copolymer latex (prepared as in Example 1), an air knife 5 such quantity as to retain 5.4 lbs/ream of resin solids on regulating the process so that 1.1 lbs. of solids per ream the cloth. Grade 120 silicon carbide mineral was then was applied, and the thus-sized paper dried for 1 hour at electrostatically deposited in this adhesive layer in the 195 F. To the back side of the paper was then applied a amount of 15 lbs/ream. This coated cloth was passed 5424313 n-butyl acrylate:acrylonitrile:methacrylic acid 10 through a forced air drying oven and a second layer of copolymer latex containing 20% diatomaceous silica phenolic adhesive applied over the coated mineral in the (solids basis), the air knife limiting the amount applied amount of 4.8 lbs/ream of resin solids. After passing to 0.7 lb. per ream, and the paper again dried for 1 hour through a drying oven in festoons the material was then at 195 F. dried in festoons, wound into roll form and subjected to A control lot of paper, representing conventional prior 212 F. in a forced air oven for 12 hours to effect the art practice, was prepared in exactly the same way as in final cure of the adhesive layers. The finished coated the preceding paragraph except that a modified polyvinyl abrasive was then fixed in the conventional manner. chloride latex was used instead of the acrylatezacrylonitrile Stripback adhesion was 21.9 lbs. per inch of width, comacid latices. pared to 15 lbs. for a product which was identical except Both the experimental and the control backings were for being made on a conventional ethyl cellulose-saturated now coated with 1.8 lbs. per ream of a conventional backing. oleoresinous varnish make coat, 5.4 lbs. of Grade 240 The product of this procedure may be used under dry silicon carbide electrostatically applied, and the make sanding conditions but is especially designed to be used coat cured 24 hours at 195 F. Each lot was thereafter under wet sanding conditions. For such applications a low sandsized with 3.7 lbs. of a conventional phenolic-modi- 25 degree of wet stretch and flatness are essential to good fied alkyd resin and the sandsize cured 24 hours at 195 F. performance. Wet stretch is measured by soaking a 1" x 6" The experimental coated abrasive abraded automative Sample in 70 F. water for 60 minutes and then measursurfaces more rapidly and for a longer time than the ing the elongation under a stress of 100 lbs. per inch of control. The experimental material also showed greater Width. Wet tretch 0f the product of this example was make-backing adhension, retained its original body 2.0%, compared to 2.0% for conventional material made longer in use, and possessed about 30% higher wet on an ethyl cellulose-saturated backing. If, however, the strength tha th o t l l t, copolymer saturant is formed from monomers which If acrylonitrilezacrylate:acid latex replaces butadiene: ude at l ast 3% of an alpha-beta-unsaturated acid, the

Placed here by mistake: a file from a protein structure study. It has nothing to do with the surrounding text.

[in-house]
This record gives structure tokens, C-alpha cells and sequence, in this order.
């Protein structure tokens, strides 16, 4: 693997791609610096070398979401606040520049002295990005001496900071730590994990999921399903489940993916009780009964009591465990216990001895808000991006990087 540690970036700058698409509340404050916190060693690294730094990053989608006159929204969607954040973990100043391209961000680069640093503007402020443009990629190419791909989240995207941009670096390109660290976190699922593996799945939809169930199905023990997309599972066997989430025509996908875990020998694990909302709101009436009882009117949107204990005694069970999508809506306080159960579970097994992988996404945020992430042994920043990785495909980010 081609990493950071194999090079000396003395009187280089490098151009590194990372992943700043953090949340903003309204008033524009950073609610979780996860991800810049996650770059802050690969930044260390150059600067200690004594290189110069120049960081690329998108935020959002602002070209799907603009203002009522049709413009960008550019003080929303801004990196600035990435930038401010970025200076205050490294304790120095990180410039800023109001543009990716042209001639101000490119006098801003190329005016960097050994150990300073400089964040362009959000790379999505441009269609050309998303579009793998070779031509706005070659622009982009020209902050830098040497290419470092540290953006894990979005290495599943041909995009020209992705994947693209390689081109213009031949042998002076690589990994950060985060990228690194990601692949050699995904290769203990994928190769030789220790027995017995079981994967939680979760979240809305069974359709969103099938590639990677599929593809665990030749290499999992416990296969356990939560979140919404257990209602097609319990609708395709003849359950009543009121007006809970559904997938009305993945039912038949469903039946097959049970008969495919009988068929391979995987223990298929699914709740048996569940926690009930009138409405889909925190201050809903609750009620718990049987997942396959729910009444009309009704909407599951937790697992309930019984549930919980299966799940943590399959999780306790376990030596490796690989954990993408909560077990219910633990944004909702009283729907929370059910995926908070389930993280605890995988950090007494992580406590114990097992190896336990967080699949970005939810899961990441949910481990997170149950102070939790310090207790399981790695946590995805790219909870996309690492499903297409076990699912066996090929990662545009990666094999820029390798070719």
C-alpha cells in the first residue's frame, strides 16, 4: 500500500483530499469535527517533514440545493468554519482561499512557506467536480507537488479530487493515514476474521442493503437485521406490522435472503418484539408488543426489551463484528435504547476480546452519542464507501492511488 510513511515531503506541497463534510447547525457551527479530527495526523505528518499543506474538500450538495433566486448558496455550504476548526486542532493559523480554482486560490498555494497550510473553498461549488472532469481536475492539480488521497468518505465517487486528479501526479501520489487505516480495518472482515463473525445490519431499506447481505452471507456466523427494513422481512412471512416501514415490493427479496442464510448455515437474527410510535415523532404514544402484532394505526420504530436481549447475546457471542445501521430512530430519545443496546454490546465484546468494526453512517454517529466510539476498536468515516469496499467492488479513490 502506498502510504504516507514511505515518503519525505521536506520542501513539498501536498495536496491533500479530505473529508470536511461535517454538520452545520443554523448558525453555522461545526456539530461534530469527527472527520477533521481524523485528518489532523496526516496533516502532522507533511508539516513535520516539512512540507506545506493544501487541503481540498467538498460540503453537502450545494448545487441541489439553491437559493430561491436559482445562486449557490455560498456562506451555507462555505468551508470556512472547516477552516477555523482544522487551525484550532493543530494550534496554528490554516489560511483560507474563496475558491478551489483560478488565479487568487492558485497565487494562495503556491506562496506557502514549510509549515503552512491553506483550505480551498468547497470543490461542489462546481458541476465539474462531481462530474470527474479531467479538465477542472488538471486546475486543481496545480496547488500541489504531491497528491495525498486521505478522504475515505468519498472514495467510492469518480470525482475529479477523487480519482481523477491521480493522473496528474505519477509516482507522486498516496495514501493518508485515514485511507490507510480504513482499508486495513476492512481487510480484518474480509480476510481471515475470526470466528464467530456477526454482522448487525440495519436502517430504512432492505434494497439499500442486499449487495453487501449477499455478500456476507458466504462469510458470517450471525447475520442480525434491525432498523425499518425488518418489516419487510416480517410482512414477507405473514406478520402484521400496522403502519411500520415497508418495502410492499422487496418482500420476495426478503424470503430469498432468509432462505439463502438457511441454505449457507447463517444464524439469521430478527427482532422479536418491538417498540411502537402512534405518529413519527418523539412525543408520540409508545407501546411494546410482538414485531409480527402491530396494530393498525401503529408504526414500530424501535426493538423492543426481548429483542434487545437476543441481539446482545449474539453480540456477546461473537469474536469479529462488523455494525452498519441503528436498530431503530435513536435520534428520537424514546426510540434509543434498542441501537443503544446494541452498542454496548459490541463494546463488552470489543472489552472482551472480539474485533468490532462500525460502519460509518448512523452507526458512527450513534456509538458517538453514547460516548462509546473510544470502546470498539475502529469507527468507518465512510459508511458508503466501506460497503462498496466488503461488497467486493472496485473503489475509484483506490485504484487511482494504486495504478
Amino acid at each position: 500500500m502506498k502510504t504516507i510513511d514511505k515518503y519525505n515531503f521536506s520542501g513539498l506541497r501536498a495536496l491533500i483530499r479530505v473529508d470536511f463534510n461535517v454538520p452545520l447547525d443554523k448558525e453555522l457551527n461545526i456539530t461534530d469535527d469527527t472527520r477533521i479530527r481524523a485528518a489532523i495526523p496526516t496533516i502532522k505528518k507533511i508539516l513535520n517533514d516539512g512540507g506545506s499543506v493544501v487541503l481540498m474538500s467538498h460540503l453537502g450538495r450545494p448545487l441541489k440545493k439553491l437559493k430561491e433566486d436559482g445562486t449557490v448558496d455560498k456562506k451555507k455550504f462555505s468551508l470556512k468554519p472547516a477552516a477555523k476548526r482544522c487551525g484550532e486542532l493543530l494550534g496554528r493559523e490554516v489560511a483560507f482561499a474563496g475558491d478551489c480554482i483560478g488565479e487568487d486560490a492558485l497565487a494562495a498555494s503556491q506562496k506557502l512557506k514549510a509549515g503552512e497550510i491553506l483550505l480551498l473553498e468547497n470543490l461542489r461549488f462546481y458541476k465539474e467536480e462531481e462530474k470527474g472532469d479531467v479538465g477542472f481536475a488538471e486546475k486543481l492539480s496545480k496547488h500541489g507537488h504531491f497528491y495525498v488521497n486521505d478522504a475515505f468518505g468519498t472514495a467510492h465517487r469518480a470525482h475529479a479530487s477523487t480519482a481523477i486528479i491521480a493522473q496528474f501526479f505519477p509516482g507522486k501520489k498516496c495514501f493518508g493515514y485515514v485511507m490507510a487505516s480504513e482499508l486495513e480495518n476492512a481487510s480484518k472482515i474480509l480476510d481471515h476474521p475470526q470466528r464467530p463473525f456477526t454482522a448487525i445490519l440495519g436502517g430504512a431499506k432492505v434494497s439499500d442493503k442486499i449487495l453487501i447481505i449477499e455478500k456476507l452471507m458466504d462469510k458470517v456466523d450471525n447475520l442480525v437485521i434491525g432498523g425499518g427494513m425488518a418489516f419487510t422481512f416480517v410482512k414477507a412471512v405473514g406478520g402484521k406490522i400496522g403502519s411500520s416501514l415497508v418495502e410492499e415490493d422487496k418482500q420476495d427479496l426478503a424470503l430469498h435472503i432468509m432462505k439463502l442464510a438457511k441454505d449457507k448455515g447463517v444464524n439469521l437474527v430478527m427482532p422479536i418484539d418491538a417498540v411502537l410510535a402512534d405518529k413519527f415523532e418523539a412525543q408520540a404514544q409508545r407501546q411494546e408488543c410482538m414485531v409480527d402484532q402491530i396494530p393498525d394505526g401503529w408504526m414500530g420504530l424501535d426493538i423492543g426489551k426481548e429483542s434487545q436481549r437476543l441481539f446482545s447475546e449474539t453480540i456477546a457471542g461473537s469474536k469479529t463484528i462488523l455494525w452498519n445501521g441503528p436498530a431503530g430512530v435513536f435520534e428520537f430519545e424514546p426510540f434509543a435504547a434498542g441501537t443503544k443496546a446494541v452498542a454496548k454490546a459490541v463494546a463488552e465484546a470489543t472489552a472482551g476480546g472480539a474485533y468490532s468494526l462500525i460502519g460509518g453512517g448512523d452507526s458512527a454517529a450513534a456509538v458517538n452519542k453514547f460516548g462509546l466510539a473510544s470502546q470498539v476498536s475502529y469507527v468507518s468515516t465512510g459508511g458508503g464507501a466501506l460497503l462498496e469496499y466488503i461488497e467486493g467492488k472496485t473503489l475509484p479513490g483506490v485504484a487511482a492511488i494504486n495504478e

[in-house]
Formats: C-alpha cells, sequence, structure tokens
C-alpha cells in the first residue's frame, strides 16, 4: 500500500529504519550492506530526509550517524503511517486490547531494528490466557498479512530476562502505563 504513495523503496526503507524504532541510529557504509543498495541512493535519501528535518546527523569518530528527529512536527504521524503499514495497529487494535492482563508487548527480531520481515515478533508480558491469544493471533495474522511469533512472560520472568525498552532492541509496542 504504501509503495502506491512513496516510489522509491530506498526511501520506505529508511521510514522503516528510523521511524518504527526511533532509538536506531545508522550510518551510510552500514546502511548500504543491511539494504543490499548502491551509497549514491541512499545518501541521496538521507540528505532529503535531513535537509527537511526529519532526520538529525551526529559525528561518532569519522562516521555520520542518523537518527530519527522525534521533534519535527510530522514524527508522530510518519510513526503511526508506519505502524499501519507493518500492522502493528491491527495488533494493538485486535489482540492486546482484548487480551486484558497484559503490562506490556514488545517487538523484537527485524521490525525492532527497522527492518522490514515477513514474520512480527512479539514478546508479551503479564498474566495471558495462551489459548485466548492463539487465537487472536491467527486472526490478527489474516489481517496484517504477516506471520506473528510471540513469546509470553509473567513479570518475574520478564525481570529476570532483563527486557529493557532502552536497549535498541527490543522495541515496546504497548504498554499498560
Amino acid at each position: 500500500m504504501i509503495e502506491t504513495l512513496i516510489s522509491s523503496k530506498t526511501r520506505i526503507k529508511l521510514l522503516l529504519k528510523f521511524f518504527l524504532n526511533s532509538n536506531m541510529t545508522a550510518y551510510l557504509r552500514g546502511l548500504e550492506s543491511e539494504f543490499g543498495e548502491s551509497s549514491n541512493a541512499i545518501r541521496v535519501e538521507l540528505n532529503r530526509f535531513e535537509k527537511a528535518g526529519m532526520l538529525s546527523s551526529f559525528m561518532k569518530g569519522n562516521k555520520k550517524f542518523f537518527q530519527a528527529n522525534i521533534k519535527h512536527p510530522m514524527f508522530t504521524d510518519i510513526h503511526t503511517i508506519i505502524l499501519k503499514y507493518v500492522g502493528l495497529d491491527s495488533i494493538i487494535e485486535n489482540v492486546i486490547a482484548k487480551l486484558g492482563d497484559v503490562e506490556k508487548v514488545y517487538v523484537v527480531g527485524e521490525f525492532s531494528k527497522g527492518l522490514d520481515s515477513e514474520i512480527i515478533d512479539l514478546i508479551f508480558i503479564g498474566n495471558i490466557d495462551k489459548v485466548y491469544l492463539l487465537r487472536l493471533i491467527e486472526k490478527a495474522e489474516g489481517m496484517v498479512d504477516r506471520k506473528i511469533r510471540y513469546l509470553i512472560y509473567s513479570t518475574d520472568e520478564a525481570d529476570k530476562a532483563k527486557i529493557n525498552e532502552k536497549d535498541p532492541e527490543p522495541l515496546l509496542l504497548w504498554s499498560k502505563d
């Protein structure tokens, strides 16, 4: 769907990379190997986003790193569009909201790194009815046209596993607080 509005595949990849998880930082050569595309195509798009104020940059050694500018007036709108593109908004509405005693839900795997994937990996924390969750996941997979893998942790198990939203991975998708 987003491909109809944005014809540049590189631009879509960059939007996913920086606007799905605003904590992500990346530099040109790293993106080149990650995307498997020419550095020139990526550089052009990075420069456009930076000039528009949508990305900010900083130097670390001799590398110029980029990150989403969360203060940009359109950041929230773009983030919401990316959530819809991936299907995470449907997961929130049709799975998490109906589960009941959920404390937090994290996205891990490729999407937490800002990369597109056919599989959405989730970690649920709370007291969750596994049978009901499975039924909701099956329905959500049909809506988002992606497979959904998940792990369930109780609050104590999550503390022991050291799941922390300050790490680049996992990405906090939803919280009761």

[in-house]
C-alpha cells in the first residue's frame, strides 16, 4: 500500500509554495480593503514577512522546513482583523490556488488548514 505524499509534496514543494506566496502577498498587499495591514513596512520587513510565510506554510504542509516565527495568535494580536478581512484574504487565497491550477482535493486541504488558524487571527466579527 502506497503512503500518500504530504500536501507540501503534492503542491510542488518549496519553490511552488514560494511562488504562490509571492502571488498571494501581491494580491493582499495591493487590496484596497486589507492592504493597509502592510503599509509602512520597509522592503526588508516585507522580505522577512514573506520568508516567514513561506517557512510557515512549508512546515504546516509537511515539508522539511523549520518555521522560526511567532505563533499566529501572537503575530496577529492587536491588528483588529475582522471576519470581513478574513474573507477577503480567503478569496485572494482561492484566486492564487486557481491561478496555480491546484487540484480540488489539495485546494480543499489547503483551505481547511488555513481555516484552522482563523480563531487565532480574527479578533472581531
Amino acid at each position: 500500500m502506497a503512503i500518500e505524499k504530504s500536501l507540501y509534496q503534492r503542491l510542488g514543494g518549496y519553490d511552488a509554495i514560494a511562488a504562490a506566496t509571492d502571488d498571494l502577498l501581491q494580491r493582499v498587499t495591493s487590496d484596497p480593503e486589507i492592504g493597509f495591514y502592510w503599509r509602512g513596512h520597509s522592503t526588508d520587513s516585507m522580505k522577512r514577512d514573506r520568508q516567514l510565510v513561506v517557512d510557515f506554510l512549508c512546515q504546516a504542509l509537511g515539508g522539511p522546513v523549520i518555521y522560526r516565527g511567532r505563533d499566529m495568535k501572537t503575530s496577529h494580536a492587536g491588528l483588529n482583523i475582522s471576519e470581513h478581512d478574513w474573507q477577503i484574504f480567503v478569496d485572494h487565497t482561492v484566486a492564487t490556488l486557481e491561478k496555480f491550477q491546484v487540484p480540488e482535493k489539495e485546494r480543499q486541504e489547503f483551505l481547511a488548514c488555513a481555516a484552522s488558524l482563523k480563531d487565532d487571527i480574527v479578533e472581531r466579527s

acrylonitrile as the original saturant, coated abrasive Wet Stretch Value is substantially p 'g-a t0 products made on the backing display even greater water- Wet flatness, or resistance to cupping is tested by resistance. immersing a 6" wide strip of coated abrasive, mineral EXAMPLE 3 side up, in 83 water. One end of the strip is held fixed,